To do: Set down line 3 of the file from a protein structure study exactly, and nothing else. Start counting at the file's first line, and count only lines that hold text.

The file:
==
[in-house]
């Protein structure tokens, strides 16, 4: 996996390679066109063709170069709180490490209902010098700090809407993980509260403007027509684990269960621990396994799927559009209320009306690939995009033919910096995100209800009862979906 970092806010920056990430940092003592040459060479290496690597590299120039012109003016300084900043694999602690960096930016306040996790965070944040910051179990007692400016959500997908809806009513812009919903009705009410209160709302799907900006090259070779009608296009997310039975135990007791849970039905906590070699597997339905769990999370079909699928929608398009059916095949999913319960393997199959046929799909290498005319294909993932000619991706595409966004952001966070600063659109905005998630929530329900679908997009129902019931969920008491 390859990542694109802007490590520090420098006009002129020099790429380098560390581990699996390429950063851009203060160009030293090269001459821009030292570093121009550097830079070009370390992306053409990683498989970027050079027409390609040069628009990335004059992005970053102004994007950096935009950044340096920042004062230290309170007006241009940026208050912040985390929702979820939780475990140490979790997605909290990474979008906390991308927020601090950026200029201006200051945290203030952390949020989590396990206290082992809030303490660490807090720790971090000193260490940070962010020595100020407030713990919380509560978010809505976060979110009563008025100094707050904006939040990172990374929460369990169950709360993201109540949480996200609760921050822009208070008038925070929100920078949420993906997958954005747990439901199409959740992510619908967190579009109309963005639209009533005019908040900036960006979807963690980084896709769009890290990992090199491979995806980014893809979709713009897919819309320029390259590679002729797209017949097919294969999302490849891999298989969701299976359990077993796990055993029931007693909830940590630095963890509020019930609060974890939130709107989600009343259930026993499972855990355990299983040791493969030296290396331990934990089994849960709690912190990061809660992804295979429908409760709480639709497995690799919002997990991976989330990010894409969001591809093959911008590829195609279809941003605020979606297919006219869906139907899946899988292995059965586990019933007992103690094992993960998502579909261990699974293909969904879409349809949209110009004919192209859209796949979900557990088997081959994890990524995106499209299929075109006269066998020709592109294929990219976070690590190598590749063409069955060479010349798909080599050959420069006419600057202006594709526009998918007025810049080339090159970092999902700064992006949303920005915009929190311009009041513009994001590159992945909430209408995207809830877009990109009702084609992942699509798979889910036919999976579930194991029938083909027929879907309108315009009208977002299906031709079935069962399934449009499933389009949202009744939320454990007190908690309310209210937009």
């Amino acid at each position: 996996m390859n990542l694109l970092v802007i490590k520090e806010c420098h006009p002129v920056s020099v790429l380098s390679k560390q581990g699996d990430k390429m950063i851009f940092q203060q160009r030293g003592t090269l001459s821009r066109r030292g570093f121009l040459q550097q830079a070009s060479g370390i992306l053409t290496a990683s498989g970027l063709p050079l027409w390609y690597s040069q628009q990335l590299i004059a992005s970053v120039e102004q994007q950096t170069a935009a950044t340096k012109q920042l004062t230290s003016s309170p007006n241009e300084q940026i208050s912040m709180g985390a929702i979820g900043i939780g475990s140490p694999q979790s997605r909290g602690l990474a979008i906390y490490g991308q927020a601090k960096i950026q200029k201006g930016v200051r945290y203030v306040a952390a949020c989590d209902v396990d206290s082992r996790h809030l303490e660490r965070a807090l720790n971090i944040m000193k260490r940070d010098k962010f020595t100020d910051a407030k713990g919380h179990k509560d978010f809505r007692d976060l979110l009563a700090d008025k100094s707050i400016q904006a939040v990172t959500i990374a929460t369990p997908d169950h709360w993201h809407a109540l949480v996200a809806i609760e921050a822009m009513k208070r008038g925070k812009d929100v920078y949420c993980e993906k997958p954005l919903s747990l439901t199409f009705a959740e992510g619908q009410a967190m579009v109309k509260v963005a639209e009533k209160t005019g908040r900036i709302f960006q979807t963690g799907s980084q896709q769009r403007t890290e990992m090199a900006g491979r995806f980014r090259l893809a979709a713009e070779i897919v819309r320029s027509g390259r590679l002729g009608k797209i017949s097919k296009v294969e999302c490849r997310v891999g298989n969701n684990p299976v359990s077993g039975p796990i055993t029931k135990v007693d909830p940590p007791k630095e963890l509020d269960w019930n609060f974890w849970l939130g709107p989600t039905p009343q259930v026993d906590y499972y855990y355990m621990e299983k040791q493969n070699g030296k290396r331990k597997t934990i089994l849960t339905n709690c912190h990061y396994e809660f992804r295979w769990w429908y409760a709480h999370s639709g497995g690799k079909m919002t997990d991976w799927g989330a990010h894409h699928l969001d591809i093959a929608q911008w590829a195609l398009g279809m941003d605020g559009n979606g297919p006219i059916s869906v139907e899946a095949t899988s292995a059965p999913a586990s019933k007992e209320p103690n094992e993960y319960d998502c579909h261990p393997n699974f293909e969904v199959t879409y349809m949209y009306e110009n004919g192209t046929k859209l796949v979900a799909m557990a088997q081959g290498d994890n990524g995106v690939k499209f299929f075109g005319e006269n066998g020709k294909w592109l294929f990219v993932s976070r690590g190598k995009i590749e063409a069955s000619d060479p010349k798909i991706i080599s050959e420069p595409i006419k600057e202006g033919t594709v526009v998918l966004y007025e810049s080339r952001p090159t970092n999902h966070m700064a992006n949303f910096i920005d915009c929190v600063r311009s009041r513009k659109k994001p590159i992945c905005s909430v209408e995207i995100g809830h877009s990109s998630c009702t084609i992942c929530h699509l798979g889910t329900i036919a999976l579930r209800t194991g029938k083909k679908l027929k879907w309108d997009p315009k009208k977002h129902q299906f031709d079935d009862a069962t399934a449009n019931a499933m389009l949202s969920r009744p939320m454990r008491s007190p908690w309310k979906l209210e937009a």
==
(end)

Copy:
């Amino acid at each position: 996996m390859n990542l694109l970092v802007i490590k520090e806010c420098h006009p002129v920056s020099v790429l380098s390679k560390q581990g699996d990430k390429m950063i851009f940092q203060q160009r030293g003592t090269l001459s821009r066109r030292g570093f121009l040459q550097q830079a070009s060479g370390i992306l053409t290496a990683s498989g970027l063709p050079l027409w390609y690597s040069q628009q990335l590299i004059a992005s970053v120039e102004q994007q950096t170069a935009a950044t340096k012109q920042l004062t230290s003016s309170p007006n241009e300084q940026i208050s912040m709180g985390a929702i979820g900043i939780g475990s140490p694999q979790s997605r909290g602690l990474a979008i906390y490490g991308q927020a601090k960096i950026q200029k201006g930016v200051r945290y203030v306040a952390a949020c989590d209902v396990d206290s082992r996790h809030l303490e660490r965070a807090l720790n971090i944040m000193k260490r940070d010098k962010f020595t100020d910051a407030k713990g919380h179990k509560d978010f809505r007692d976060l979110l009563a700090d008025k100094s707050i400016q904006a939040v990172t959500i990374a929460t369990p997908d169950h709360w993201h809407a109540l949480v996200a809806i609760e921050a822009m009513k208070r008038g925070k812009d929100v920078y949420c993980e993906k997958p954005l919903s747990l439901t199409f009705a959740e992510g619908q009410a967190m579009v109309k509260v963005a639209e009533k209160t005019g908040r900036i709302f960006q979807t963690g799907s980084q896709q769009r403007t890290e990992m090199a900006g491979r995806f980014r090259l893809a979709a713009e070779i897919v819309r320029s027509g390259r590679l002729g009608k797209i017949s097919k296009v294969e999302c490849r997310v891999g298989n969701n684990p299976v359990s077993g039975p796990i055993t029931k135990v007693d909830p940590p007791k630095e963890l509020d269960w019930n609060f974890w849970l939130g709107p989600t039905p009343q259930v026993d906590y499972y855990y355990m621990e299983k040791q493969n070699g030296k290396r331990k597997t934990i089994l849960t339905n709690c912190h990061y396994e809660f992804r295979w769990w429908y409760a709480h999370s639709g497995g690799k079909m919002t997990d991976w799927g989330a990010h894409h699928l969001d591809i093959a929608q911008w590829a195609l398009g279809m941003d605020g559009n979606g297919p006219i059916s869906v139907e899946a095949t899988s292995a059965p999913a586990s019933k007992e209320p103690n094992e993960y319960d998502c579909h261990p393997n699974f293909e969904v199959t879409y349809m949209y009306e110009n004919g192209t046929k859209l796949v979900a799909m557990a088997q081959g290498d994890n990524g995106v690939k499209f299929f075109g005319e006269n066998g020709k294909w592109l294929f990219v993932s976070r690590g190598k995009i590749e063409a069955s000619d060479p010349k798909i991706i080599s050959e420069p595409i006419k600057e202006g033919t594709v526009v998918l966004y007025e810049s080339r952001p090159t970092n999902h966070m700064a992006n949303f910096i920005d915009c929190v600063r311009s009041r513009k659109k994001p590159i992945c905005s909430v209408e995207i995100g809830h877009s990109s998630c009702t084609i992942c929530h699509l798979g889910t329900i036919a999976l579930r209800t194991g029938k083909k679908l027929k879907w309108d997009p315009k009208k977002h129902q299906f031709d079935d009862a069962t399934a449009n019931a499933m389009l949202s969920r009744p939320m454990r008491s007190p908690w309310k979906l209210e937009a």